A lower GI diet may improve the body’s ability to use glucose for energy and help to lower blood fats (such as triglycerides) and raise HDL (a healthy cholesterol).41 Low GI foods may also help improve satiety (feeling of fullness), which may help with weight management.42

Remember, the GI is one part of healthy eating for people with diabetes. To ensure a food is healthy overall, you need to also consider other nutritional qualities such as the amount and type of fat, the amount of added refined sugar and starch, and the fibre and sodium (salt) content.

To find out more about the glycemic index, go to


People with type 2 diabetes produce insulin but their body cells don’t respond well to it.

Exercise helps to improve insulin sensitivity and lowers blood glucose levels,43 potentially reducing the need for anti-diabetic medication.

Exercise can also help reduce the complications from diabetes. For example, type 2 diabetes is associated with an increased risk of heart disease.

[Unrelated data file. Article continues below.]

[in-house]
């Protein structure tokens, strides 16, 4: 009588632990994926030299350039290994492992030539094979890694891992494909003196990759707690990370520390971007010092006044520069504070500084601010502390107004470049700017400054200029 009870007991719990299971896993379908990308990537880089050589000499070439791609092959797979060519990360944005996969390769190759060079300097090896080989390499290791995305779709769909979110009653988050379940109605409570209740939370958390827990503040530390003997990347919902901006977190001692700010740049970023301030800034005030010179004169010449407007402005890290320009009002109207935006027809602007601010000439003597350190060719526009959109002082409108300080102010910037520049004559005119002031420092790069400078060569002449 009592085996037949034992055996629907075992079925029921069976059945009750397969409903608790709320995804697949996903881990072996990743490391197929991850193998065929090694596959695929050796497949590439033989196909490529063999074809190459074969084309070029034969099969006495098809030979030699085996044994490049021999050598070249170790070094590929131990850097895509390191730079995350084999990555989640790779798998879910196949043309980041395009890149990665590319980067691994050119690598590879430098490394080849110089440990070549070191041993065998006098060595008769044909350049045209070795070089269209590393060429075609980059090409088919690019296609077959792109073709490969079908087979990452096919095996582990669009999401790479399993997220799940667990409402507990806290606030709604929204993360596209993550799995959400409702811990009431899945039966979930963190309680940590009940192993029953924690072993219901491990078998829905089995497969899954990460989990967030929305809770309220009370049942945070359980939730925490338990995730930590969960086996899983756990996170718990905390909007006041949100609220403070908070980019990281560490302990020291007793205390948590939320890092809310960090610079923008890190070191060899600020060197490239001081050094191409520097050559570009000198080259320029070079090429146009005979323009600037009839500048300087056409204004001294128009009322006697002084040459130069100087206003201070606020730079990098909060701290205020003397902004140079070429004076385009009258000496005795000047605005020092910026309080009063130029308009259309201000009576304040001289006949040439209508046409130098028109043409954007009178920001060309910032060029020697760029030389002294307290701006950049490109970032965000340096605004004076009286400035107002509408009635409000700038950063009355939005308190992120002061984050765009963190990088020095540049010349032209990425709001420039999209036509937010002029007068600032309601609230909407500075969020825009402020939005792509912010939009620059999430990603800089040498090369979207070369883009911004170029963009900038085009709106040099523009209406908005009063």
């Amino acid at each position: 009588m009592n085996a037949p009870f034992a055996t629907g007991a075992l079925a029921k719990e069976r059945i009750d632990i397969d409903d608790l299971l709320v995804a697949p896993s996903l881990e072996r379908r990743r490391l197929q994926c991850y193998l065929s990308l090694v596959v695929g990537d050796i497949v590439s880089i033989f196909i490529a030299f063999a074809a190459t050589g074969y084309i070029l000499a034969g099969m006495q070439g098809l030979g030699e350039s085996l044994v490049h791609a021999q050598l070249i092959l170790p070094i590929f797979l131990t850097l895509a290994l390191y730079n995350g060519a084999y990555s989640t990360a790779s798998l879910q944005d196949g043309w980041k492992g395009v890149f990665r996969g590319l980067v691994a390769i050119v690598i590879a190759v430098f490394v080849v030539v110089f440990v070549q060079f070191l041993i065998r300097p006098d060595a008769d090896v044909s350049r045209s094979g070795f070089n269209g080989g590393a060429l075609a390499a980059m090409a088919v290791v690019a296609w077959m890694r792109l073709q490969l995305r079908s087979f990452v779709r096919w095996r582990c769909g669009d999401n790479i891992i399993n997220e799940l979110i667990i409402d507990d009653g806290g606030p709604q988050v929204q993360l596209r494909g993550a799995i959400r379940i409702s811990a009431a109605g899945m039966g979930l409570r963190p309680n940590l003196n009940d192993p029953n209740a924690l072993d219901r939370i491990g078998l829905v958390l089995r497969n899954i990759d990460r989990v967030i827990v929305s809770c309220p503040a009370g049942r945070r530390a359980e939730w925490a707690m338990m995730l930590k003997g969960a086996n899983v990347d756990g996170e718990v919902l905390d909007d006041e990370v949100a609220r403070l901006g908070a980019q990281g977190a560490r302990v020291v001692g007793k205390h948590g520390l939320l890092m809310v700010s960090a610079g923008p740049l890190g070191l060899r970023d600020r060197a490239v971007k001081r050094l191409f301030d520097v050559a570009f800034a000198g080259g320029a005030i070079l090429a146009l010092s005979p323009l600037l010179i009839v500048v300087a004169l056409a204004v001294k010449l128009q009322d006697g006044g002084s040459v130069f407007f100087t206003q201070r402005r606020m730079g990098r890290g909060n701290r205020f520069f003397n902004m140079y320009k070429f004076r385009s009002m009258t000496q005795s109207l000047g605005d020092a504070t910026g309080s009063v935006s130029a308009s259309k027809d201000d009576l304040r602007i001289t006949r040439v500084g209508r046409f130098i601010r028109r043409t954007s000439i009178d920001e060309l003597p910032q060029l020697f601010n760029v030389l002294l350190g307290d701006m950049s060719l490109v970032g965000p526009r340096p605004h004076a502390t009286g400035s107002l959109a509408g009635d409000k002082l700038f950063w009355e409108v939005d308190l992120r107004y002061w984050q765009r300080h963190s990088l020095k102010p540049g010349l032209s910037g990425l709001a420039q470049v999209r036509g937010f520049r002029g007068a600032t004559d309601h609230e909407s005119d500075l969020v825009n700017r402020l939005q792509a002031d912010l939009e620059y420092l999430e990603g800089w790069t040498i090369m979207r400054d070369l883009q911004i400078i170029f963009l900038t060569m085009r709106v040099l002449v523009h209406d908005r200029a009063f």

Exercise decreases blood pressure and cholesterol levels, reducing the risk of heart disease.44,45

A significant benefit of exercise is the potential for weight control.

According to Diabetes Australia, “One of the most important aspects of diabetes management is to maintain a healthy body weight. Being overweight not only increases your risk of heart disease, stroke and some cancers, it also makes your diabetes harder to manage.”46,47


These are the best lines of defence against diabetes.
As a disease with significant complications and associated conditions, it’s well worth conquering.


Click to download a PDF copy of this lesson

Click to download a PDF copy of this lesson